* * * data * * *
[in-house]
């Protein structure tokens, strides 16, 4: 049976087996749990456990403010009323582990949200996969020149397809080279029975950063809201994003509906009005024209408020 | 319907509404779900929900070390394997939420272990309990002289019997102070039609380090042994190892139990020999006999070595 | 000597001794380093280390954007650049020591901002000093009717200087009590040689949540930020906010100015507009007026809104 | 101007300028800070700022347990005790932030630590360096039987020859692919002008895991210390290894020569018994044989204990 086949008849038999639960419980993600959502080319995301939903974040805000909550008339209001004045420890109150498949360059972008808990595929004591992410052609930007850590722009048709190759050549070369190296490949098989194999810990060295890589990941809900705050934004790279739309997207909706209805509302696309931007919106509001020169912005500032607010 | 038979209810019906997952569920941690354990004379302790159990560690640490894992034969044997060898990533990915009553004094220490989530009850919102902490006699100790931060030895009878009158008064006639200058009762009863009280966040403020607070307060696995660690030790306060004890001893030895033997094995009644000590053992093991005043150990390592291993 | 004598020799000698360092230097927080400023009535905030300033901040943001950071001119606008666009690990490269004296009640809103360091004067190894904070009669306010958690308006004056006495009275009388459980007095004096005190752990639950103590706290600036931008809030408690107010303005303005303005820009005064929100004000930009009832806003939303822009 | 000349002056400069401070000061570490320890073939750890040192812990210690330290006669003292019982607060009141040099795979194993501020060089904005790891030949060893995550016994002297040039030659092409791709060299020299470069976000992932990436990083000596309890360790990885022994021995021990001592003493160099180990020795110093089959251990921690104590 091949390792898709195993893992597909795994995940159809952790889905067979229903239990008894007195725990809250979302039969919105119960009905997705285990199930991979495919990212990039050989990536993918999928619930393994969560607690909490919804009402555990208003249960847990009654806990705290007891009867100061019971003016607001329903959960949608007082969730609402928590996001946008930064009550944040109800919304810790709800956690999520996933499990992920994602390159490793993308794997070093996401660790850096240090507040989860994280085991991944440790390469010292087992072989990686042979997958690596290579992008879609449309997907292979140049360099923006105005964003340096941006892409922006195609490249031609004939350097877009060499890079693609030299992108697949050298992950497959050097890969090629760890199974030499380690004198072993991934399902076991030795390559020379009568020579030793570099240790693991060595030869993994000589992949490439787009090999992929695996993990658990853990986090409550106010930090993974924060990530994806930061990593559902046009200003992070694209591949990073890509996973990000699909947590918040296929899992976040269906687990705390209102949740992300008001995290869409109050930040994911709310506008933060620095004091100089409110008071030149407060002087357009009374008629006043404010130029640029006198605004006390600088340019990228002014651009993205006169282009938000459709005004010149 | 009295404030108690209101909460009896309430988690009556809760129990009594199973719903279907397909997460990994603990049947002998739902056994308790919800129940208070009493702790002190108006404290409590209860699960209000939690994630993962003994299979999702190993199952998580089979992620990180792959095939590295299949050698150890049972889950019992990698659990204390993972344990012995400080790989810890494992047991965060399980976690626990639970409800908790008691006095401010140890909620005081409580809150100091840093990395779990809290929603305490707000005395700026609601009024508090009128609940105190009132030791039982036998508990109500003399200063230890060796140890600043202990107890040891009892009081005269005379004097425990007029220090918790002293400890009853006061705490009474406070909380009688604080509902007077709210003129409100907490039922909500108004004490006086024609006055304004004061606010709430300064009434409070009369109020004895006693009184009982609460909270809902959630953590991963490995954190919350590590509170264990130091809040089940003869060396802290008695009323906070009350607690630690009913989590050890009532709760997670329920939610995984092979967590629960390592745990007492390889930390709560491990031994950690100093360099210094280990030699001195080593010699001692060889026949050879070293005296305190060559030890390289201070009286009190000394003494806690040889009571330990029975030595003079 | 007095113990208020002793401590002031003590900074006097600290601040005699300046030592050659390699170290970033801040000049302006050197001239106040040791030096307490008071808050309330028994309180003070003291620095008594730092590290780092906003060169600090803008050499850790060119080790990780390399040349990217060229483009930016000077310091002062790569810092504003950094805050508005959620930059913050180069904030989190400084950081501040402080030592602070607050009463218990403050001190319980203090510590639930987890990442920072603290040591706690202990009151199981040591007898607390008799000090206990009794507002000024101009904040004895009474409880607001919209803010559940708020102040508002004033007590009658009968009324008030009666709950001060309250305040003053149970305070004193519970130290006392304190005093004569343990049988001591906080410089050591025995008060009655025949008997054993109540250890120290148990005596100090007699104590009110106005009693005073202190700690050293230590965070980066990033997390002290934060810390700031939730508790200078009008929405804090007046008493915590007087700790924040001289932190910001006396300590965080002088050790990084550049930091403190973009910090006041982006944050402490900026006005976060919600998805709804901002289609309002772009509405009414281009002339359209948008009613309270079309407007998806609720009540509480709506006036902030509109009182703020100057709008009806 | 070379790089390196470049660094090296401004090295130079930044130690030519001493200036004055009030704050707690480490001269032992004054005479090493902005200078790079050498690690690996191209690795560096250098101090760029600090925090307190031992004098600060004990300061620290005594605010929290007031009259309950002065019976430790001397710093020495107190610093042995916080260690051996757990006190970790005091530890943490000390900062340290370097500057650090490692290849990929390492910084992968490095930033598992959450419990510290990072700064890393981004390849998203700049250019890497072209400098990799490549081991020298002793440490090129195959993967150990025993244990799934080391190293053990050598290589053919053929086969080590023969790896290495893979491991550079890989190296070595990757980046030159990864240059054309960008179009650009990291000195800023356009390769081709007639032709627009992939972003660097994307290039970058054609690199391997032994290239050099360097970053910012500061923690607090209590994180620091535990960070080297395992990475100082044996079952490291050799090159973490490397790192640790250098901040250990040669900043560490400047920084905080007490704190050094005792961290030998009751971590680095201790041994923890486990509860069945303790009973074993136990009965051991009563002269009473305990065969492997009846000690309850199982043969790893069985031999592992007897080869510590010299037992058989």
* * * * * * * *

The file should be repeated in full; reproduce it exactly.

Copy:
[in-house]
């Protein structure tokens, strides 16, 4: 049976087996749990456990403010009323582990949200996969020149397809080279029975950063809201994003509906009005024209408020 | 319907509404779900929900070390394997939420272990309990002289019997102070039609380090042994190892139990020999006999070595 | 000597001794380093280390954007650049020591901002000093009717200087009590040689949540930020906010100015507009007026809104 | 101007300028800070700022347990005790932030630590360096039987020859692919002008895991210390290894020569018994044989204990 086949008849038999639960419980993600959502080319995301939903974040805000909550008339209001004045420890109150498949360059972008808990595929004591992410052609930007850590722009048709190759050549070369190296490949098989194999810990060295890589990941809900705050934004790279739309997207909706209805509302696309931007919106509001020169912005500032607010 | 038979209810019906997952569920941690354990004379302790159990560690640490894992034969044997060898990533990915009553004094220490989530009850919102902490006699100790931060030895009878009158008064006639200058009762009863009280966040403020607070307060696995660690030790306060004890001893030895033997094995009644000590053992093991005043150990390592291993 | 004598020799000698360092230097927080400023009535905030300033901040943001950071001119606008666009690990490269004296009640809103360091004067190894904070009669306010958690308006004056006495009275009388459980007095004096005190752990639950103590706290600036931008809030408690107010303005303005303005820009005064929100004000930009009832806003939303822009 | 000349002056400069401070000061570490320890073939750890040192812990210690330290006669003292019982607060009141040099795979194993501020060089904005790891030949060893995550016994002297040039030659092409791709060299020299470069976000992932990436990083000596309890360790990885022994021995021990001592003493160099180990020795110093089959251990921690104590 091949390792898709195993893992597909795994995940159809952790889905067979229903239990008894007195725990809250979302039969919105119960009905997705285990199930991979495919990212990039050989990536993918999928619930393994969560607690909490919804009402555990208003249960847990009654806990705290007891009867100061019971003016607001329903959960949608007082969730609402928590996001946008930064009550944040109800919304810790709800956690999520996933499990992920994602390159490793993308794997070093996401660790850096240090507040989860994280085991991944440790390469010292087992072989990686042979997958690596290579992008879609449309997907292979140049360099923006105005964003340096941006892409922006195609490249031609004939350097877009060499890079693609030299992108697949050298992950497959050097890969090629760890199974030499380690004198072993991934399902076991030795390559020379009568020579030793570099240790693991060595030869993994000589992949490439787009090999992929695996993990658990853990986090409550106010930090993974924060990530994806930061990593559902046009200003992070694209591949990073890509996973990000699909947590918040296929899992976040269906687990705390209102949740992300008001995290869409109050930040994911709310506008933060620095004091100089409110008071030149407060002087357009009374008629006043404010130029640029006198605004006390600088340019990228002014651009993205006169282009938000459709005004010149 | 009295404030108690209101909460009896309430988690009556809760129990009594199973719903279907397909997460990994603990049947002998739902056994308790919800129940208070009493702790002190108006404290409590209860699960209000939690994630993962003994299979999702190993199952998580089979992620990180792959095939590295299949050698150890049972889950019992990698659990204390993972344990012995400080790989810890494992047991965060399980976690626990639970409800908790008691006095401010140890909620005081409580809150100091840093990395779990809290929603305490707000005395700026609601009024508090009128609940105190009132030791039982036998508990109500003399200063230890060796140890600043202990107890040891009892009081005269005379004097425990007029220090918790002293400890009853006061705490009474406070909380009688604080509902007077709210003129409100907490039922909500108004004490006086024609006055304004004061606010709430300064009434409070009369109020004895006693009184009982609460909270809902959630953590991963490995954190919350590590509170264990130091809040089940003869060396802290008695009323906070009350607690630690009913989590050890009532709760997670329920939610995984092979967590629960390592745990007492390889930390709560491990031994950690100093360099210094280990030699001195080593010699001692060889026949050879070293005296305190060559030890390289201070009286009190000394003494806690040889009571330990029975030595003079 | 007095113990208020002793401590002031003590900074006097600290601040005699300046030592050659390699170290970033801040000049302006050197001239106040040791030096307490008071808050309330028994309180003070003291620095008594730092590290780092906003060169600090803008050499850790060119080790990780390399040349990217060229483009930016000077310091002062790569810092504003950094805050508005959620930059913050180069904030989190400084950081501040402080030592602070607050009463218990403050001190319980203090510590639930987890990442920072603290040591706690202990009151199981040591007898607390008799000090206990009794507002000024101009904040004895009474409880607001919209803010559940708020102040508002004033007590009658009968009324008030009666709950001060309250305040003053149970305070004193519970130290006392304190005093004569343990049988001591906080410089050591025995008060009655025949008997054993109540250890120290148990005596100090007699104590009110106005009693005073202190700690050293230590965070980066990033997390002290934060810390700031939730508790200078009008929405804090007046008493915590007087700790924040001289932190910001006396300590965080002088050790990084550049930091403190973009910090006041982006944050402490900026006005976060919600998805709804901002289609309002772009509405009414281009002339359209948008009613309270079309407007998806609720009540509480709506006036902030509109009182703020100057709008009806 | 070379790089390196470049660094090296401004090295130079930044130690030519001493200036004055009030704050707690480490001269032992004054005479090493902005200078790079050498690690690996191209690795560096250098101090760029600090925090307190031992004098600060004990300061620290005594605010929290007031009259309950002065019976430790001397710093020495107190610093042995916080260690051996757990006190970790005091530890943490000390900062340290370097500057650090490692290849990929390492910084992968490095930033598992959450419990510290990072700064890393981004390849998203700049250019890497072209400098990799490549081991020298002793440490090129195959993967150990025993244990799934080391190293053990050598290589053919053929086969080590023969790896290495893979491991550079890989190296070595990757980046030159990864240059054309960008179009650009990291000195800023356009390769081709007639032709627009992939972003660097994307290039970058054609690199391997032994290239050099360097970053910012500061923690607090209590994180620091535990960070080297395992990475100082044996079952490291050799090159973490490397790192640790250098901040250990040669900043560490400047920084905080007490704190050094005792961290030998009751971590680095201790041994923890486990509860069945303790009973074993136990009965051991009563002269009473305990065969492997009846000690309850199982043969790893069985031999592992007897080869510590010299037992058989």